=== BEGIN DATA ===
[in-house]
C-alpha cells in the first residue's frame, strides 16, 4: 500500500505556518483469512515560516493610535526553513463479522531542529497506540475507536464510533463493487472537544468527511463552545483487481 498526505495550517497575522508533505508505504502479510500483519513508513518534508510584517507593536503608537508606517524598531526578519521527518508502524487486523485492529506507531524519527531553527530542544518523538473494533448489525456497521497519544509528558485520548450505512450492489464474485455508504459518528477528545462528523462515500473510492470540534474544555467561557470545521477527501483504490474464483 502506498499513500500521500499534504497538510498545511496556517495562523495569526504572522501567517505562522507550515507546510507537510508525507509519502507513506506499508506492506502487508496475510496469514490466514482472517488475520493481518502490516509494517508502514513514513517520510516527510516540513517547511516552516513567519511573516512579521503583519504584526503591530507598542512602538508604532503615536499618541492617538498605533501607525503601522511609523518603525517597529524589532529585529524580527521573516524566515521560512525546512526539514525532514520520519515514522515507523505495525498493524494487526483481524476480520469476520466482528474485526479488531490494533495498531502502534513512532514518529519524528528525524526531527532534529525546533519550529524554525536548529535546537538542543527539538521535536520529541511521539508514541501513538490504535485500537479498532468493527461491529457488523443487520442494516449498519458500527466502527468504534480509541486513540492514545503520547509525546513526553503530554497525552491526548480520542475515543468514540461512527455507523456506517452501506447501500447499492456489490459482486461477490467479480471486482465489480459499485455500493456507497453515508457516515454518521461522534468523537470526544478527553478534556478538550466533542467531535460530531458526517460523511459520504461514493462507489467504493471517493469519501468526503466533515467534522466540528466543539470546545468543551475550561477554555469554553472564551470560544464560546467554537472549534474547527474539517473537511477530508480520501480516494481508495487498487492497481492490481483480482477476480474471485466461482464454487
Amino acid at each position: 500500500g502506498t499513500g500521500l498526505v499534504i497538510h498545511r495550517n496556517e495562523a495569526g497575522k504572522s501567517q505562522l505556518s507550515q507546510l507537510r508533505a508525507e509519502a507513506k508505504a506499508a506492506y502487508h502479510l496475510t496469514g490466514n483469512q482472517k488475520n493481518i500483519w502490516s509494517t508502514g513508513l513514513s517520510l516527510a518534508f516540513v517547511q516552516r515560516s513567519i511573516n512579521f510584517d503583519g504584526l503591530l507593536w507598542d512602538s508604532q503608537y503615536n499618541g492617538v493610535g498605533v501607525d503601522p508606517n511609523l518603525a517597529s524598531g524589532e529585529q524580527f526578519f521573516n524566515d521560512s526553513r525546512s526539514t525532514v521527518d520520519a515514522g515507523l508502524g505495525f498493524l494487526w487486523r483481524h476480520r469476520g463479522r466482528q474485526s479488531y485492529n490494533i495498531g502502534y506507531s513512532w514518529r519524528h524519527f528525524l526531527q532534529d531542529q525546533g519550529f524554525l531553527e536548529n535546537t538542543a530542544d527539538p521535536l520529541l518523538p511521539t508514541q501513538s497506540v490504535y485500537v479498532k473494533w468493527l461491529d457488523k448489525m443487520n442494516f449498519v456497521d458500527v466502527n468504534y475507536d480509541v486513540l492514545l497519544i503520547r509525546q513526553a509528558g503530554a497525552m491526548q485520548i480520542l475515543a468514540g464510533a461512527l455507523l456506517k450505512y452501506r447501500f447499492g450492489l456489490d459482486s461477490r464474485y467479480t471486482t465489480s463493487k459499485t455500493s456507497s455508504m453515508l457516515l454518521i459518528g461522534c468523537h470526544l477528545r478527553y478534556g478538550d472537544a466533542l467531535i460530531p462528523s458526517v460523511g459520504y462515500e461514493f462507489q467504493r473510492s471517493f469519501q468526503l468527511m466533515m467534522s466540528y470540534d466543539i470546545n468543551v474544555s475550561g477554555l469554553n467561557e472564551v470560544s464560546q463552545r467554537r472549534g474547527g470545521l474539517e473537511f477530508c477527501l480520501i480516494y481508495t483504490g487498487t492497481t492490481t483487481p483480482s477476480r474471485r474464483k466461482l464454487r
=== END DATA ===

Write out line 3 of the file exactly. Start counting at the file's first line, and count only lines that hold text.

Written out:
Amino acid at each position: 500500500g502506498t499513500g500521500l498526505v499534504i497538510h498545511r495550517n496556517e495562523a495569526g497575522k504572522s501567517q505562522l505556518s507550515q507546510l507537510r508533505a508525507e509519502a507513506k508505504a506499508a506492506y502487508h502479510l496475510t496469514g490466514n483469512q482472517k488475520n493481518i500483519w502490516s509494517t508502514g513508513l513514513s517520510l516527510a518534508f516540513v517547511q516552516r515560516s513567519i511573516n512579521f510584517d503583519g504584526l503591530l507593536w507598542d512602538s508604532q503608537y503615536n499618541g492617538v493610535g498605533v501607525d503601522p508606517n511609523l518603525a517597529s524598531g524589532e529585529q524580527f526578519f521573516n524566515d521560512s526553513r525546512s526539514t525532514v521527518d520520519a515514522g515507523l508502524g505495525f498493524l494487526w487486523r483481524h476480520r469476520g463479522r466482528q474485526s479488531y485492529n490494533i495498531g502502534y506507531s513512532w514518529r519524528h524519527f528525524l526531527q532534529d531542529q525546533g519550529f524554525l531553527e536548529n535546537t538542543a530542544d527539538p521535536l520529541l518523538p511521539t508514541q501513538s497506540v490504535y485500537v479498532k473494533w468493527l461491529d457488523k448489525m443487520n442494516f449498519v456497521d458500527v466502527n468504534y475507536d480509541v486513540l492514545l497519544i503520547r509525546q513526553a509528558g503530554a497525552m491526548q485520548i480520542l475515543a468514540g464510533a461512527l455507523l456506517k450505512y452501506r447501500f447499492g450492489l456489490d459482486s461477490r464474485y467479480t471486482t465489480s463493487k459499485t455500493s456507497s455508504m453515508l457516515l454518521i459518528g461522534c468523537h470526544l477528545r478527553y478534556g478538550d472537544a466533542l467531535i460530531p462528523s458526517v460523511g459520504y462515500e461514493f462507489q467504493r473510492s471517493f469519501q468526503l468527511m466533515m467534522s466540528y470540534d466543539i470546545n468543551v474544555s475550561g477554555l469554553n467561557e472564551v470560544s464560546q463552545r467554537r472549534g474547527g470545521l474539517e473537511f477530508c477527501l480520501i480516494y481508495t483504490g487498487t492497481t492490481t483487481p483480482s477476480r474471485r474464483k466461482l464454487r